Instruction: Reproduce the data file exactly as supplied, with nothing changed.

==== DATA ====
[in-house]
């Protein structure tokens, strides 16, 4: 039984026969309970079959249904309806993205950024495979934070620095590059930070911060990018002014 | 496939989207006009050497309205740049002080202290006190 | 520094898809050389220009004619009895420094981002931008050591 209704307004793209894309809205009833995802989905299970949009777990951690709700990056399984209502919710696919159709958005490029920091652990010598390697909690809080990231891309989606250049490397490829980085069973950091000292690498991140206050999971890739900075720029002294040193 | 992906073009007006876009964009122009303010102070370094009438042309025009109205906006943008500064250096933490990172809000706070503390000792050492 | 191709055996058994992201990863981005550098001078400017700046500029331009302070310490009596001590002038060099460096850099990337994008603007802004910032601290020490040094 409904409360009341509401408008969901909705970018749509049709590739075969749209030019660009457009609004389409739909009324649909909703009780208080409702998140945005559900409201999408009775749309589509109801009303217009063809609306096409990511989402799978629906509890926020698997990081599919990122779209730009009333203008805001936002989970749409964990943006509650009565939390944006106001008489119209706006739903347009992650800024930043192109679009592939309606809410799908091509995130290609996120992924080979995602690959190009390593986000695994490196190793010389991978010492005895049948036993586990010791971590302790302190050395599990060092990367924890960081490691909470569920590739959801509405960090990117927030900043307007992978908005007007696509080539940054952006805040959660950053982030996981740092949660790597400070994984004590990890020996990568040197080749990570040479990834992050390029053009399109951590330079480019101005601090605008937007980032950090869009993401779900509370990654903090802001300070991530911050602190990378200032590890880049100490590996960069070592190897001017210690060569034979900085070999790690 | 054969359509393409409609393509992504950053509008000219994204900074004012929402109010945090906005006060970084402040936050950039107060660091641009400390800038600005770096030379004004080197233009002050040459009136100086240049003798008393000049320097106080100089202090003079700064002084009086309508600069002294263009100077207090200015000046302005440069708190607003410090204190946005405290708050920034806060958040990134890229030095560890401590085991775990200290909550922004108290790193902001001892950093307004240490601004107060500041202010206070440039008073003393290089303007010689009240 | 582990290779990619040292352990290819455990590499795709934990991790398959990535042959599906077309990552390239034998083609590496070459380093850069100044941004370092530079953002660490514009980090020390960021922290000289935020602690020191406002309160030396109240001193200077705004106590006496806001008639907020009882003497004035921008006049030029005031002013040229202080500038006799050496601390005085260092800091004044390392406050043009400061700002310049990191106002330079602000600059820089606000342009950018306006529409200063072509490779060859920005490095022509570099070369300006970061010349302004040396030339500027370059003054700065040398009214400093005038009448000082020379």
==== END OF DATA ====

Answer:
[in-house]
């Protein structure tokens, strides 16, 4: 039984026969309970079959249904309806993205950024495979934070620095590059930070911060990018002014 | 496939989207006009050497309205740049002080202290006190 | 520094898809050389220009004619009895420094981002931008050591 209704307004793209894309809205009833995802989905299970949009777990951690709700990056399984209502919710696919159709958005490029920091652990010598390697909690809080990231891309989606250049490397490829980085069973950091000292690498991140206050999971890739900075720029002294040193 | 992906073009007006876009964009122009303010102070370094009438042309025009109205906006943008500064250096933490990172809000706070503390000792050492 | 191709055996058994992201990863981005550098001078400017700046500029331009302070310490009596001590002038060099460096850099990337994008603007802004910032601290020490040094 409904409360009341509401408008969901909705970018749509049709590739075969749209030019660009457009609004389409739909009324649909909703009780208080409702998140945005559900409201999408009775749309589509109801009303217009063809609306096409990511989402799978629906509890926020698997990081599919990122779209730009009333203008805001936002989970749409964990943006509650009565939390944006106001008489119209706006739903347009992650800024930043192109679009592939309606809410799908091509995130290609996120992924080979995602690959190009390593986000695994490196190793010389991978010492005895049948036993586990010791971590302790302190050395599990060092990367924890960081490691909470569920590739959801509405960090990117927030900043307007992978908005007007696509080539940054952006805040959660950053982030996981740092949660790597400070994984004590990890020996990568040197080749990570040479990834992050390029053009399109951590330079480019101005601090605008937007980032950090869009993401779900509370990654903090802001300070991530911050602190990378200032590890880049100490590996960069070592190897001017210690060569034979900085070999790690 | 054969359509393409409609393509992504950053509008000219994204900074004012929402109010945090906005006060970084402040936050950039107060660091641009400390800038600005770096030379004004080197233009002050040459009136100086240049003798008393000049320097106080100089202090003079700064002084009086309508600069002294263009100077207090200015000046302005440069708190607003410090204190946005405290708050920034806060958040990134890229030095560890401590085991775990200290909550922004108290790193902001001892950093307004240490601004107060500041202010206070440039008073003393290089303007010689009240 | 582990290779990619040292352990290819455990590499795709934990991790398959990535042959599906077309990552390239034998083609590496070459380093850069100044941004370092530079953002660490514009980090020390960021922290000289935020602690020191406002309160030396109240001193200077705004106590006496806001008639907020009882003497004035921008006049030029005031002013040229202080500038006799050496601390005085260092800091004044390392406050043009400061700002310049990191106002330079602000600059820089606000342009950018306006529409200063072509490779060859920005490095022509570099070369300006970061010349302004040396030339500027370059003054700065040398009214400093005038009448000082020379």